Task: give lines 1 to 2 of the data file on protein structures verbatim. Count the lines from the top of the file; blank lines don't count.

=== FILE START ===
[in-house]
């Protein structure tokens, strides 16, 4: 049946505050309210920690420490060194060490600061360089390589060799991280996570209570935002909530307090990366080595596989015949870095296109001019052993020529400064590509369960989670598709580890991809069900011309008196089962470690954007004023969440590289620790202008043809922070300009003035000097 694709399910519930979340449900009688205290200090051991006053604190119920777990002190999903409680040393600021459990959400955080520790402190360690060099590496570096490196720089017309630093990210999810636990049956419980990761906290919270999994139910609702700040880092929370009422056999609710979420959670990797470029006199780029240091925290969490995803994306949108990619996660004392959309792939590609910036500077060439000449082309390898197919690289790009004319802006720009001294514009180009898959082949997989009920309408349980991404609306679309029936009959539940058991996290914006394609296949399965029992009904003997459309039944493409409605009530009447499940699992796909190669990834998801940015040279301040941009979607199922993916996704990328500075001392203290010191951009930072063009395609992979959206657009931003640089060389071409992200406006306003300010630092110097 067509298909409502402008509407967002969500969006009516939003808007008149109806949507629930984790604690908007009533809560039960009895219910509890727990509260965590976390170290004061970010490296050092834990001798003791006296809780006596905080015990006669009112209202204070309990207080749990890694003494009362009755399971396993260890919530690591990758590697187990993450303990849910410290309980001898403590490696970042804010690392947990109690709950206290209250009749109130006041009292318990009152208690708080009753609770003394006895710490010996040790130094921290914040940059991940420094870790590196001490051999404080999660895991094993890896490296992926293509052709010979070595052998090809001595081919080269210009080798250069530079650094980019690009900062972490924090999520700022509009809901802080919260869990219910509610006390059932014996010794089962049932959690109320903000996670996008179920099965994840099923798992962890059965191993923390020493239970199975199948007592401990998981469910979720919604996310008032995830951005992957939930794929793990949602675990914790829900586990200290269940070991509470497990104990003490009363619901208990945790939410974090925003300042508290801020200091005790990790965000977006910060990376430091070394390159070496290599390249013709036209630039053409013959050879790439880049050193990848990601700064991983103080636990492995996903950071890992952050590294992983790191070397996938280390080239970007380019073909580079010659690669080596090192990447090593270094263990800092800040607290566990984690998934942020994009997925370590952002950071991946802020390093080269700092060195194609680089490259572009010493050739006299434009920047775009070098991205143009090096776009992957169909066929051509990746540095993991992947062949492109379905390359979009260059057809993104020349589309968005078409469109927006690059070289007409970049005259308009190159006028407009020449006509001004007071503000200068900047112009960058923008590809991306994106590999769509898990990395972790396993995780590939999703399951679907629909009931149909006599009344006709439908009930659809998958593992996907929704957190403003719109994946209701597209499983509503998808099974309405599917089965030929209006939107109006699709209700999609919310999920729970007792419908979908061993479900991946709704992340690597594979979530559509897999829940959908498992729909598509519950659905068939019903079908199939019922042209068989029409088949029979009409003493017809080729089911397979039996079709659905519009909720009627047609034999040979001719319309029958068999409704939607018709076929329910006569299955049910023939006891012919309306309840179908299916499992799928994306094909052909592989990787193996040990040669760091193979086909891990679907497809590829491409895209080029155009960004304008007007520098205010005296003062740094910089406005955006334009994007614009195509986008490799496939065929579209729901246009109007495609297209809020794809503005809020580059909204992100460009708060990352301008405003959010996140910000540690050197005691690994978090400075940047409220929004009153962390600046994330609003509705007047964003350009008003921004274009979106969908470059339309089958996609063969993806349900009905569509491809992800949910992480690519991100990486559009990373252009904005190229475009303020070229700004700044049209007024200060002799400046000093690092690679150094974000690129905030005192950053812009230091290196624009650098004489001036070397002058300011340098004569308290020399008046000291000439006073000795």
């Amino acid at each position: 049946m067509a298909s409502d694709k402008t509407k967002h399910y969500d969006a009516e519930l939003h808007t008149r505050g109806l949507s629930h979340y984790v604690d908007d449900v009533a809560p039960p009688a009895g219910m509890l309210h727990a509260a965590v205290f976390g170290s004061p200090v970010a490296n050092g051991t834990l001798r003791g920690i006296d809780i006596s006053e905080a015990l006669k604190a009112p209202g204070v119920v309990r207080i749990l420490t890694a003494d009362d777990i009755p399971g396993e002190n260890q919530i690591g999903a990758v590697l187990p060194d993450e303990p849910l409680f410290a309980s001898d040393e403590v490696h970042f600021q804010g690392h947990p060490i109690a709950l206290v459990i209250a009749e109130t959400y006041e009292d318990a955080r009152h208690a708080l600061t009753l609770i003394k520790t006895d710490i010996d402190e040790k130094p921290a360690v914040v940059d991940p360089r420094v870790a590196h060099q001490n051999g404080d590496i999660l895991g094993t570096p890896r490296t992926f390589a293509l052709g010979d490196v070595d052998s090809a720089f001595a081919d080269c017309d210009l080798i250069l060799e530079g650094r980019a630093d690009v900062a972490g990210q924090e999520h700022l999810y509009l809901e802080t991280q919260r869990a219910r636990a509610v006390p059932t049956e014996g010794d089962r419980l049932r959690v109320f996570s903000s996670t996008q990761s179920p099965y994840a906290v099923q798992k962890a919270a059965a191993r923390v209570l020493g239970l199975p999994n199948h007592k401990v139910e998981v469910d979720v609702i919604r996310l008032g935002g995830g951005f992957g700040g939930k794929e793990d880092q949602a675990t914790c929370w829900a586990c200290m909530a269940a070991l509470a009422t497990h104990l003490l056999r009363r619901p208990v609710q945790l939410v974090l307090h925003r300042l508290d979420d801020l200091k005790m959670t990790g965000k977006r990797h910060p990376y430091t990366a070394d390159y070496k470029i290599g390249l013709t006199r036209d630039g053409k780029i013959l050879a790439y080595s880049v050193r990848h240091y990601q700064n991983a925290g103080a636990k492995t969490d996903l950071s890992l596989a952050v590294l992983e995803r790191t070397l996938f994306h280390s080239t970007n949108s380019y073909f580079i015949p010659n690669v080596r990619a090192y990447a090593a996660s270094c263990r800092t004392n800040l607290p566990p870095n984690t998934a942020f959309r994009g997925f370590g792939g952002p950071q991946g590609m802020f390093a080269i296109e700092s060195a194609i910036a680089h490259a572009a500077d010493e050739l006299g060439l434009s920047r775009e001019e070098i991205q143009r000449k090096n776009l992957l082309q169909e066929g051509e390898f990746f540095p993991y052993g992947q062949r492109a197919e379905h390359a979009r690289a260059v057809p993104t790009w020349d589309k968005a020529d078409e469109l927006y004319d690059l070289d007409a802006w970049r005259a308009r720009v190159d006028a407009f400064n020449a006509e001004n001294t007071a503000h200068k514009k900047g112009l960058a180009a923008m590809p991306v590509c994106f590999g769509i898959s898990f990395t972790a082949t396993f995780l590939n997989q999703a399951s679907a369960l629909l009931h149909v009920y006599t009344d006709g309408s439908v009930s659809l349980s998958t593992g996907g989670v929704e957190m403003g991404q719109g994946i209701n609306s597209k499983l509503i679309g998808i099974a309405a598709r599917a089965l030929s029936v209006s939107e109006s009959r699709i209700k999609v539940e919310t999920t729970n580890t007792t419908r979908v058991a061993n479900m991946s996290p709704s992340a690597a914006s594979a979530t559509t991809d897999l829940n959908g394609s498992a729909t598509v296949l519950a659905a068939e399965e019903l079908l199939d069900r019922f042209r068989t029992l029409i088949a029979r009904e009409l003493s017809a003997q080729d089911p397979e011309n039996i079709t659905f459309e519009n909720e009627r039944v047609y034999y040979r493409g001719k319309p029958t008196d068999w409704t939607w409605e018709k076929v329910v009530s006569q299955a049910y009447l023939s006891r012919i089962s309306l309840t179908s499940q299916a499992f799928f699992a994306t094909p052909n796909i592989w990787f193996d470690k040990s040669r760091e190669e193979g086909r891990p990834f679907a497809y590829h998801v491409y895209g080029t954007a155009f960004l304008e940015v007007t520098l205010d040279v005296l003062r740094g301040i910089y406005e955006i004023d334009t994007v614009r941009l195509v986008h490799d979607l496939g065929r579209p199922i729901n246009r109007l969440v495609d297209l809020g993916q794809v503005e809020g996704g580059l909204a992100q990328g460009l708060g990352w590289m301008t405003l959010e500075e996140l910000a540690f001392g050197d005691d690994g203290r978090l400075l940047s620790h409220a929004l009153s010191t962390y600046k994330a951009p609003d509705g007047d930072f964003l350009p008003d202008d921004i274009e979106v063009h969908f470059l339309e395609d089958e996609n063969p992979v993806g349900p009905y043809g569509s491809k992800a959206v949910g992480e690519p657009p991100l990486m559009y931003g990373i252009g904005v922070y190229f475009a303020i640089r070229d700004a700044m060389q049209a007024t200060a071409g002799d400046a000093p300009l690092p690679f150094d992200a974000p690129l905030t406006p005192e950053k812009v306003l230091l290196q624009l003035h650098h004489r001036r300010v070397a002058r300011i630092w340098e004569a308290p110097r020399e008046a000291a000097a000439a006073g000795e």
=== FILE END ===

[in-house]
């Protein structure tokens, strides 16, 4: 049946505050309210920690420490060194060490600061360089390589060799991280996570209570935002909530307090990366080595596989015949870095296109001019052993020529400064590509369960989670598709580890991809069900011309008196089962470690954007004023969440590289620790202008043809922070300009003035000097 694709399910519930979340449900009688205290200090051991006053604190119920777990002190999903409680040393600021459990959400955080520790402190360690060099590496570096490196720089017309630093990210999810636990049956419980990761906290919270999994139910609702700040880092929370009422056999609710979420959670990797470029006199780029240091925290969490995803994306949108990619996660004392959309792939590609910036500077060439000449082309390898197919690289790009004319802006720009001294514009180009898959082949997989009920309408349980991404609306679309029936009959539940058991996290914006394609296949399965029992009904003997459309039944493409409605009530009447499940699992796909190669990834998801940015040279301040941009979607199922993916996704990328500075001392203290010191951009930072063009395609992979959206657009931003640089060389071409992200406006306003300010630092110097 067509298909409502402008509407967002969500969006009516939003808007008149109806949507629930984790604690908007009533809560039960009895219910509890727990509260965590976390170290004061970010490296050092834990001798003791006296809780006596905080015990006669009112209202204070309990207080749990890694003494009362009755399971396993260890919530690591990758590697187990993450303990849910410290309980001898403590490696970042804010690392947990109690709950206290209250009749109130006041009292318990009152208690708080009753609770003394006895710490010996040790130094921290914040940059991940420094870790590196001490051999404080999660895991094993890896490296992926293509052709010979070595052998090809001595081919080269210009080798250069530079650094980019690009900062972490924090999520700022509009809901802080919260869990219910509610006390059932014996010794089962049932959690109320903000996670996008179920099965994840099923798992962890059965191993923390020493239970199975199948007592401990998981469910979720919604996310008032995830951005992957939930794929793990949602675990914790829900586990200290269940070991509470497990104990003490009363619901208990945790939410974090925003300042508290801020200091005790990790965000977006910060990376430091070394390159070496290599390249013709036209630039053409013959050879790439880049050193990848990601700064991983103080636990492995996903950071890992952050590294992983790191070397996938280390080239970007380019073909580079010659690669080596090192990447090593270094263990800092800040607290566990984690998934942020994009997925370590952002950071991946802020390093080269700092060195194609680089490259572009010493050739006299434009920047775009070098991205143009090096776009992957169909066929051509990746540095993991992947062949492109379905390359979009260059057809993104020349589309968005078409469109927006690059070289007409970049005259308009190159006028407009020449006509001004007071503000200068900047112009960058923008590809991306994106590999769509898990990395972790396993995780590939999703399951679907629909009931149909006599009344006709439908009930659809998958593992996907929704957190403003719109994946209701597209499983509503998808099974309405599917089965030929209006939107109006699709209700999609919310999920729970007792419908979908061993479900991946709704992340690597594979979530559509897999829940959908498992729909598509519950659905068939019903079908199939019922042209068989029409088949029979009409003493017809080729089911397979039996079709659905519009909720009627047609034999040979001719319309029958068999409704939607018709076929329910006569299955049910023939006891012919309306309840179908299916499992799928994306094909052909592989990787193996040990040669760091193979086909891990679907497809590829491409895209080029155009960004304008007007520098205010005296003062740094910089406005955006334009994007614009195509986008490799496939065929579209729901246009109007495609297209809020794809503005809020580059909204992100460009708060990352301008405003959010996140910000540690050197005691690994978090400075940047409220929004009153962390600046994330609003509705007047964003350009008003921004274009979106969908470059339309089958996609063969993806349900009905569509491809992800949910992480690519991100990486559009990373252009904005190229475009303020070229700004700044049209007024200060002799400046000093690092690679150094974000690129905030005192950053812009230091290196624009650098004489001036070397002058300011340098004569308290020399008046000291000439006073000795």